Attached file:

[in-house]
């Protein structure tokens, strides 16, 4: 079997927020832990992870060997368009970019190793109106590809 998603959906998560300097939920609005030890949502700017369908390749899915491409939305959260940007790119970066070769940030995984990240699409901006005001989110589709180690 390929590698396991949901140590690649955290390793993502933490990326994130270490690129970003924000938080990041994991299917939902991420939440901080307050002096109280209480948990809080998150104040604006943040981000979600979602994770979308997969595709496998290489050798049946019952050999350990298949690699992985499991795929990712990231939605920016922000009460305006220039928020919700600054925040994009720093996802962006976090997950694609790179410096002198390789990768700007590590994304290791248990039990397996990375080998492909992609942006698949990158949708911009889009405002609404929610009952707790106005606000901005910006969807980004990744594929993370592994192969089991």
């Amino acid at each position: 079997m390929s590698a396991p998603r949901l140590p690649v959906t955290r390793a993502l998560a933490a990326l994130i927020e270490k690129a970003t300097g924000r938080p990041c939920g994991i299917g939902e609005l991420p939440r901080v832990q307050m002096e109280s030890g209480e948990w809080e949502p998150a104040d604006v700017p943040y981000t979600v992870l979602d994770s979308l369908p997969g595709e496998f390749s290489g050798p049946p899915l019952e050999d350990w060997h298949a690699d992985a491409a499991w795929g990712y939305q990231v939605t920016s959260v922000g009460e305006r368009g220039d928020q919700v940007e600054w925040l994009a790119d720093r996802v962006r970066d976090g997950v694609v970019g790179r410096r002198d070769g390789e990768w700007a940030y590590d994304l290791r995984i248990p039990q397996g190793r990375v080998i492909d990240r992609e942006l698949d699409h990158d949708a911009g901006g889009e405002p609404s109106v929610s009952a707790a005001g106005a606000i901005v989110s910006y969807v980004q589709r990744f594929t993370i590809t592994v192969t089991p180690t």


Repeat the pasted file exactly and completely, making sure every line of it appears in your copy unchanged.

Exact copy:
[in-house]
């Protein structure tokens, strides 16, 4: 079997927020832990992870060997368009970019190793109106590809 998603959906998560300097939920609005030890949502700017369908390749899915491409939305959260940007790119970066070769940030995984990240699409901006005001989110589709180690 390929590698396991949901140590690649955290390793993502933490990326994130270490690129970003924000938080990041994991299917939902991420939440901080307050002096109280209480948990809080998150104040604006943040981000979600979602994770979308997969595709496998290489050798049946019952050999350990298949690699992985499991795929990712990231939605920016922000009460305006220039928020919700600054925040994009720093996802962006976090997950694609790179410096002198390789990768700007590590994304290791248990039990397996990375080998492909992609942006698949990158949708911009889009405002609404929610009952707790106005606000901005910006969807980004990744594929993370592994192969089991």
């Amino acid at each position: 079997m390929s590698a396991p998603r949901l140590p690649v959906t955290r390793a993502l998560a933490a990326l994130i927020e270490k690129a970003t300097g924000r938080p990041c939920g994991i299917g939902e609005l991420p939440r901080v832990q307050m002096e109280s030890g209480e948990w809080e949502p998150a104040d604006v700017p943040y981000t979600v992870l979602d994770s979308l369908p997969g595709e496998f390749s290489g050798p049946p899915l019952e050999d350990w060997h298949a690699d992985a491409a499991w795929g990712y939305q990231v939605t920016s959260v922000g009460e305006r368009g220039d928020q919700v940007e600054w925040l994009a790119d720093r996802v962006r970066d976090g997950v694609v970019g790179r410096r002198d070769g390789e990768w700007a940030y590590d994304l290791r995984i248990p039990q397996g190793r990375v080998i492909d990240r992609e942006l698949d699409h990158d949708a911009g901006g889009e405002p609404s109106v929610s009952a707790a005001g106005a606000i901005v989110s910006y969807v980004q589709r990744f594929t993370i590809t592994v192969t089991p180690t």